[FFmpeg-devel] a64 encoder 7th round

Bitbreaker/METALVOTZE bitbreaker
Tue Jan 27 22:04:47 CET 2009

> so you claim that copying 256 chars is faster than copying none ?
> if not a system that choose per frame if it used the last or used new
> ones would be better, a fixed 4frame pattern hardly is optimal.
Okay, seems like i have to explain more in detail :-)
The multicolor displayer throws an interrupt each 2 frames and switches 
nothing more than a bit in a single register (kind of charmap pointer of 
the video chip) and thus advance to a different charmap (0x400 in size). 
After 4 charmaps were displayed this way, the intrerupt routine unlocks 
the loader to load the next charset + 4 screens into the current buffer 
(in 0x400 big chunks/packets via network) but switches to the previous 
loaded charset and screens beforehand. So it more or less is double 
buffering with 4 preloaded frames.
In your suggested scenario i have to take care of the worst case 
scenario/cross point, have to know beforehand how many bytes i need to 
load, take care of framesizes. This sounds all trivial, but:
Odd framesizes bloat up the loader, as do varying framesizes, as i need 
additional checks, loading can get easily 50% slower in that case (5 
additional cycles to 11 cycles or just even 8 cycles if using generated 
speedcode), so the cross over point goes rather low, as handling a 
charset delta consumes even more cycles. As the worst case is as slow as 
if loading plain frames, there is no gain, as framerate and quality do 
not improve, but adds lot of complexity to the displayer (that is 
already rather big for that, as it needs to drive the network chip and 
handle packets). So all i'd do, is saving diskspace, but a 500MB mpeg 
file shrinks to a ~ 50MB .a64 file at the moment, so not too much of a 
waste :-)
The 6502 is just a very scarce platform, offering only 52 different 
instructions not all of them being even orthogonal. I have three 8 bit 
registers only as well as a 8 bit data bus only + a 16 bit address bus.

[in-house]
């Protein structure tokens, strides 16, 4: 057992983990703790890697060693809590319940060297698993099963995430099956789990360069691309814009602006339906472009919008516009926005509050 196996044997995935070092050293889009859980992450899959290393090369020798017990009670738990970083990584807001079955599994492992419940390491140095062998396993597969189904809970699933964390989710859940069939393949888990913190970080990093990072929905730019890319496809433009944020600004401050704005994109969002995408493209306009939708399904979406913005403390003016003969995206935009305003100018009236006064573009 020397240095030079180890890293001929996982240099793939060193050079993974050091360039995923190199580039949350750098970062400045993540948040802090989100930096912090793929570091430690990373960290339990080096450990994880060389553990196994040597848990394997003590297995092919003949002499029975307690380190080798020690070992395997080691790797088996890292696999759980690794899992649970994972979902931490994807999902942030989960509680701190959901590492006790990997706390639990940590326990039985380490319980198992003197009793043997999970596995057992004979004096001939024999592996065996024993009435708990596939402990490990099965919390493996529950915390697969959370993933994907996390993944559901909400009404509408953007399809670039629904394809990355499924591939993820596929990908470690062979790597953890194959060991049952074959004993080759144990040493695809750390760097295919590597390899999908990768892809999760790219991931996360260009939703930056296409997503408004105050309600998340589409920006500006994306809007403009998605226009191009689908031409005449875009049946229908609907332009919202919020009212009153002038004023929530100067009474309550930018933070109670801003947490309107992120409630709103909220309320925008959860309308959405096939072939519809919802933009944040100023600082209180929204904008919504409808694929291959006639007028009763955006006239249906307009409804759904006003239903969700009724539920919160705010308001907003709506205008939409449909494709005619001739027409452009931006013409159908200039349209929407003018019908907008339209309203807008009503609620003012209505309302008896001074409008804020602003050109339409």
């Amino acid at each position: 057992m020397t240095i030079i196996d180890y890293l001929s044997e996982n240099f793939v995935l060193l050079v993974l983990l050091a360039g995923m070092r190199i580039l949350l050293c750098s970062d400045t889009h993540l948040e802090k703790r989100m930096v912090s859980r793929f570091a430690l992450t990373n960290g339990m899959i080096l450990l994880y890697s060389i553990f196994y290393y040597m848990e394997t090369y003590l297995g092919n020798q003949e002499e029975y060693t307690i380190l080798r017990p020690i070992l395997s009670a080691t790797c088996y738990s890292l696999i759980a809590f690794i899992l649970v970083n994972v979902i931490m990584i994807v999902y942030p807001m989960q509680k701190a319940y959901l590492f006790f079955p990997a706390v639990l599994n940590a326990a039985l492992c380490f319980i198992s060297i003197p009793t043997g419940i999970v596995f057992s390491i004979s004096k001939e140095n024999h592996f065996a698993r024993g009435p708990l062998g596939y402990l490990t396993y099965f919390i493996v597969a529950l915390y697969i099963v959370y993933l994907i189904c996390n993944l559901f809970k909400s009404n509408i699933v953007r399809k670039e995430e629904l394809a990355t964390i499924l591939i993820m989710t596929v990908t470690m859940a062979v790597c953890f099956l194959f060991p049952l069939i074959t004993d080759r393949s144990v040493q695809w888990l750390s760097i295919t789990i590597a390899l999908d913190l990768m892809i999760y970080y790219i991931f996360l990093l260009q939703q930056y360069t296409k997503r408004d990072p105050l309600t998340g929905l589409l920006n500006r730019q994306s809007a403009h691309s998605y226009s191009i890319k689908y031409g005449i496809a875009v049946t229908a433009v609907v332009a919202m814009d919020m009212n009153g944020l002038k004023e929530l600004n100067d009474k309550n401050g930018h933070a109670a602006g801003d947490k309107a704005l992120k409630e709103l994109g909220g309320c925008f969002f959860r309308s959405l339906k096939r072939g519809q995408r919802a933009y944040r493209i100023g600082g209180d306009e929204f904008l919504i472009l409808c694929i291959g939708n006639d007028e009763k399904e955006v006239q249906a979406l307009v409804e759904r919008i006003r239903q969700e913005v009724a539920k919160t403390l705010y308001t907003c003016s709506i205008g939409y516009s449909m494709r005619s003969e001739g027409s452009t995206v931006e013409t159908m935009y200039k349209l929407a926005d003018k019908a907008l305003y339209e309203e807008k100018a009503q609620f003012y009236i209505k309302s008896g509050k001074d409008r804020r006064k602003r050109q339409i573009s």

There is no multiply or divide instruction. So concepts that work out 
fine on nowadays machines often have to be done in a completely 
different way on such machines, often, by making it just plain and easy, 
or by doing some fake, that appears to do the same ;-) I invested quite 
some time in finding the appropriate display methods, i have done first 
prototypes to convert already years ago, and discussed a lot with other 
c64 scene members to work out the modes i have so far implemented. As 
for doing things on a c64, i can look back to the year 1988 where i did 
my first trys on that machine. So things on c64 side should already be 
rather optimal, but of course the codecs themselves may have still lots 
of potential for (speed/quality) improvements. Saving size so far does 
not bring any improvment, except when i can reduce framesize in every case.

> didnt i read somewhere that there was some kind or interrupt per row/line
> from which various things could be changed?
Sure, you can, and i do so in ecmh mode, or better to say, i do in every 
4th line. That is why i need two times the charmap, force the video chip 
to alternate and reload the charmap each 4th line. This is however time 
consuming, as i have to throw 25 interrupts per frame, get the timing 
cycle exact by some coding tricks + a hardware timer. Also, when i force 
the video chip to reload the current line of the charmap, it takes over 
the bus and the cpu has to be idle while the 40 bytes are loaded by the 
video chip. That is, what is named bad line in that link i mentioned.  
However, this trick does not work with the colorram (what sets the fore 
groundcolor of each char), as this is at a fixed address and no register 
available to change that. (In hardware, this is even an addtional 1k RAM 
chip besdies the normal 64k, so the videochip can access that area 
without disturbing the CPU)
So in case of the multicol charset mode, i would only be able to set a 
new charmap each 4th line for example, but that would not increase the 
ammount of colors. It does however, when i am using the extended 
background color mode, but then the charsetsize shrinks to 64 chars 
only, the result is not satisfying, i gave it a try already, and that is 
also how teh ecmh mode started to exist, but trying it with a selfmade 
handoptimized charset.

> so why do you force it always to multicolor?
> if you just copy the stuff anyway, the encoder could choose per attribute
> cell which is better ...
It is, because i can't change the mode per cell, but rather on a per 
line basis or even per frame basis. Also, i don't intend to mix modes 
within one video, but rather have a video encoded into a mode of your 

> with this limitation a pure multicolor encoder should do the following
>    for each frame try all 3 fixed color triplets out of 16 that are